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Judge tells Crown to "get its act together" in choosing prosecution court

23 June 2017

A High Court judge has said the Crown should "get its act together" over whether serious cases are prosecuted in the sheriff court or the High Court, the Herald reports today.

Lord Uist was dealing with the case of John McKinlay, an inmate at Saughton Prison in Edinburgh, who was charged with assault to severe injury of another prisoner by throwing hot water from a kettle over another prisoner, causing serious eye burns.

Sheriff Norman Macfadyen at Edinburgh Sheriff Court, where the case was originally heard, decided that his powers, limited to a five year prison term, were inadequate and sent McKinlay to the High Court to be sentenced. 

After hearing that McKinlay had three previous High Court convictions for serious violence, including an extended sentence, and was serving six years for rape and other assaults on women, Lord Uist called for a full risk assessment report.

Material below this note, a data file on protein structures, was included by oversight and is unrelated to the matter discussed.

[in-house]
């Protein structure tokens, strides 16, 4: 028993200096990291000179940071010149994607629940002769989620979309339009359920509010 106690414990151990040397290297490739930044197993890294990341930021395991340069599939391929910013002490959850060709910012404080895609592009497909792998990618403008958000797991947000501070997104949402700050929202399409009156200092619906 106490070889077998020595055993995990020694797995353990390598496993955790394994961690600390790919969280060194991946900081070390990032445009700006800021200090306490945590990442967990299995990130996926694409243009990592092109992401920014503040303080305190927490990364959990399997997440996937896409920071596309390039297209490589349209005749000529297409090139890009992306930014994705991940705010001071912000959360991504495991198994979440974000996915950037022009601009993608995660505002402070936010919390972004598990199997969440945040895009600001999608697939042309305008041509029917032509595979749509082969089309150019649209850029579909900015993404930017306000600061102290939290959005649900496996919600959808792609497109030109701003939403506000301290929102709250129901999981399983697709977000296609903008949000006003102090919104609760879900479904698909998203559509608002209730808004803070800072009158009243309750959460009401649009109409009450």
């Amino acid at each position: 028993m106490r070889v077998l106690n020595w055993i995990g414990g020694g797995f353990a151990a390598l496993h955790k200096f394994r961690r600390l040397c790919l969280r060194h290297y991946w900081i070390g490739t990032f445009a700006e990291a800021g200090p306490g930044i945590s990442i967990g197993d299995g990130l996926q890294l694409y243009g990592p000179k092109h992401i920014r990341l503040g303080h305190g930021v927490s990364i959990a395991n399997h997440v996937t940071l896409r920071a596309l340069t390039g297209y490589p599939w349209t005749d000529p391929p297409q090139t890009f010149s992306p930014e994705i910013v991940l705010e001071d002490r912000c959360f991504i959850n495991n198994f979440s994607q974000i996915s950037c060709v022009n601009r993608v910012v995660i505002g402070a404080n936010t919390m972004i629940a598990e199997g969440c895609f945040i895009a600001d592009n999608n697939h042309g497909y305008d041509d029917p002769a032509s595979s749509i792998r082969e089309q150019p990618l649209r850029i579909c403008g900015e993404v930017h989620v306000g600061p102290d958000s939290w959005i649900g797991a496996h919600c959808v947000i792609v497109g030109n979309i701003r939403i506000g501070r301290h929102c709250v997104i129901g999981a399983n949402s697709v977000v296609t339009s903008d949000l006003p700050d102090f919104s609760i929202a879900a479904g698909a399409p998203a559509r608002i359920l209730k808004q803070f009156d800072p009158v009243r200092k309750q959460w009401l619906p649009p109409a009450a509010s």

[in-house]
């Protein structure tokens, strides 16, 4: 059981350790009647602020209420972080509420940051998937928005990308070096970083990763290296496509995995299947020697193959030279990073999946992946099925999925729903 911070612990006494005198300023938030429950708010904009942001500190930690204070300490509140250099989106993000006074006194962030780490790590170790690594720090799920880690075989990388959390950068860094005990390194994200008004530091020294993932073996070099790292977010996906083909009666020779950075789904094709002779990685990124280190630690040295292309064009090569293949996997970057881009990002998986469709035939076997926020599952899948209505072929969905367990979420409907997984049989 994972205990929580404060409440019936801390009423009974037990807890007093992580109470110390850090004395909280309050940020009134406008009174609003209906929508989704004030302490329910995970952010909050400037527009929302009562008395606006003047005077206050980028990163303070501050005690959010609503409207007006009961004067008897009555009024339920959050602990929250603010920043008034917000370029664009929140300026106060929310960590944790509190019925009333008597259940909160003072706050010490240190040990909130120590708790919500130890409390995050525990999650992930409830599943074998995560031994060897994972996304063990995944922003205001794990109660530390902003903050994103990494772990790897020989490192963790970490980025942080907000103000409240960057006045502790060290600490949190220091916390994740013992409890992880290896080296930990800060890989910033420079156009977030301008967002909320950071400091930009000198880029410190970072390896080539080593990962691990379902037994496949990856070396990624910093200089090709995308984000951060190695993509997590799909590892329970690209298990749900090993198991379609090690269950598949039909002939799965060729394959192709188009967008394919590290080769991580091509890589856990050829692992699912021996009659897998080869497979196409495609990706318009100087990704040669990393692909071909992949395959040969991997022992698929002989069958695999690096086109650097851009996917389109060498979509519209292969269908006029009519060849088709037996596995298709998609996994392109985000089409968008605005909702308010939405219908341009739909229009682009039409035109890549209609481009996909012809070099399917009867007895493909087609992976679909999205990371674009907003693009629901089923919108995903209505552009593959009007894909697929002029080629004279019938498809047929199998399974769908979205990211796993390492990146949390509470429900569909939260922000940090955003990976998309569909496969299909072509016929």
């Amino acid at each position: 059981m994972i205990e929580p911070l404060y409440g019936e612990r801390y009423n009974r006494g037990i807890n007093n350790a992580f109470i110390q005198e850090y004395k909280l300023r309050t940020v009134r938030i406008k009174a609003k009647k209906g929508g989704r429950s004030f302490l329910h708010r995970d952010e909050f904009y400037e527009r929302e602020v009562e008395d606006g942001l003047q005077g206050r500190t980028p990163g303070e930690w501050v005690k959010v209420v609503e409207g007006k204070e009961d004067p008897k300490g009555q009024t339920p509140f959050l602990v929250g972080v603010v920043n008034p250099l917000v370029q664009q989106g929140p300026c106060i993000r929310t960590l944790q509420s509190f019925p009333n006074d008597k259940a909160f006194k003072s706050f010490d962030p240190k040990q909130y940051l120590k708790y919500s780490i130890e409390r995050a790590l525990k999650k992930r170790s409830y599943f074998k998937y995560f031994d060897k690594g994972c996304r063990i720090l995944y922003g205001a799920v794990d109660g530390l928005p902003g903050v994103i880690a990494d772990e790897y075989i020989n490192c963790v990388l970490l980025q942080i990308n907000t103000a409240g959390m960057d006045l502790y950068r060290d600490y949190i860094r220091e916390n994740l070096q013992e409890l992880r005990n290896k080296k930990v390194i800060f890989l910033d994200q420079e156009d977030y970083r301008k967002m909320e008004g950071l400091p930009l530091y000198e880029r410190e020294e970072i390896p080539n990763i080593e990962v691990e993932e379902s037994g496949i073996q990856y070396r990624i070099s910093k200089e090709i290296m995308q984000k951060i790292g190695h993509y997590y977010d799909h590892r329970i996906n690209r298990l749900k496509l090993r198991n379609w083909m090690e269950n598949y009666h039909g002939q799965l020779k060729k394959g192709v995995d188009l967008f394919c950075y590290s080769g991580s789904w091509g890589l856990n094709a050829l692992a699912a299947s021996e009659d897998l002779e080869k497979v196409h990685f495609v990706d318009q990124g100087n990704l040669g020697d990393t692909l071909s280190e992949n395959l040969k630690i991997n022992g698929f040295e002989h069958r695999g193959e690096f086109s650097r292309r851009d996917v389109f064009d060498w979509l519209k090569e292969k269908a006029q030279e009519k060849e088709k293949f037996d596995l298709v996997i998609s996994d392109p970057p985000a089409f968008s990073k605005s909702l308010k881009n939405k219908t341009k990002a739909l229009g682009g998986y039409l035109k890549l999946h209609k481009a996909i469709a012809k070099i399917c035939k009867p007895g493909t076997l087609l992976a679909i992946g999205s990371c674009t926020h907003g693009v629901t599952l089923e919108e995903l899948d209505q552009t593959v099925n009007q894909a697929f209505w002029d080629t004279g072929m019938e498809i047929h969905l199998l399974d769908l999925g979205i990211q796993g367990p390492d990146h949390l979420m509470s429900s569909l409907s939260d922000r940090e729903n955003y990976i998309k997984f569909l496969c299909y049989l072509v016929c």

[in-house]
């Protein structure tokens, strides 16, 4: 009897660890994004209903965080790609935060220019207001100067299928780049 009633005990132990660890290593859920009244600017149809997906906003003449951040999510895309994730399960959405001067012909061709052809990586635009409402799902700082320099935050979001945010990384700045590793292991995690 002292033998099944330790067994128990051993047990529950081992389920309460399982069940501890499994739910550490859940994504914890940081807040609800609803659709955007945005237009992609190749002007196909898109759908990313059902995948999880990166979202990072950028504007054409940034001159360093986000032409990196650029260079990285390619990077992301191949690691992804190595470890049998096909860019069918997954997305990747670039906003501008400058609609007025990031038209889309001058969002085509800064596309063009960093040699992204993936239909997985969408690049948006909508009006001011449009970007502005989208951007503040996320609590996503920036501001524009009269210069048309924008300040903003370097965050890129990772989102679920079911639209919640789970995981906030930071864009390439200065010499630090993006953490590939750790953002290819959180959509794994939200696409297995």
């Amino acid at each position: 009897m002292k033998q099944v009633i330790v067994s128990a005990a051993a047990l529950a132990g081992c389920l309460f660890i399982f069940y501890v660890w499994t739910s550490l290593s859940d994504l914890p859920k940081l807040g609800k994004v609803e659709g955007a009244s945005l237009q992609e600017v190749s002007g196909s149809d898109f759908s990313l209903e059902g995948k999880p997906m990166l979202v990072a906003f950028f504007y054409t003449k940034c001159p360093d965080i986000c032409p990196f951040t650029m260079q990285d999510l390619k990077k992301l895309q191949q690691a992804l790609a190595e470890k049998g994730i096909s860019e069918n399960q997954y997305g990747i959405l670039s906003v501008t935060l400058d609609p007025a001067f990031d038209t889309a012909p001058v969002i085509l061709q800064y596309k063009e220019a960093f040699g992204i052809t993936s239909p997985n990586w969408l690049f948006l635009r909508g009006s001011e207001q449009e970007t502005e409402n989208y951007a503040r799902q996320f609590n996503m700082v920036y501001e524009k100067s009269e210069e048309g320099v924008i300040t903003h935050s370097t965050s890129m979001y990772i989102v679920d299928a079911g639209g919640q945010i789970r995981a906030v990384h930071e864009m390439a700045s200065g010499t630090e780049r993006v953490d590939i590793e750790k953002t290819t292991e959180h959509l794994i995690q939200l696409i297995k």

He commented that it was the second case he had heard that week "which should never have been in the sheriff court", and suggested there was something wrong with the marking of cases for where they would be prosecuted, adding: "The Crown should get its act together about the choice of forum for the prosecution of serious crime."

The other case concerned Alexander McIlravie, found guilty of assaulting a woman walking her dog, with intent to rape her. A full risk assessment was also called for in his case, leaving open the possibility of an order for lifelong restriction.

A Crown Office spokesperson said decisions on prosecution were taken independently by Crown counsel after a full consideration of the evidence and circumstances in each case.

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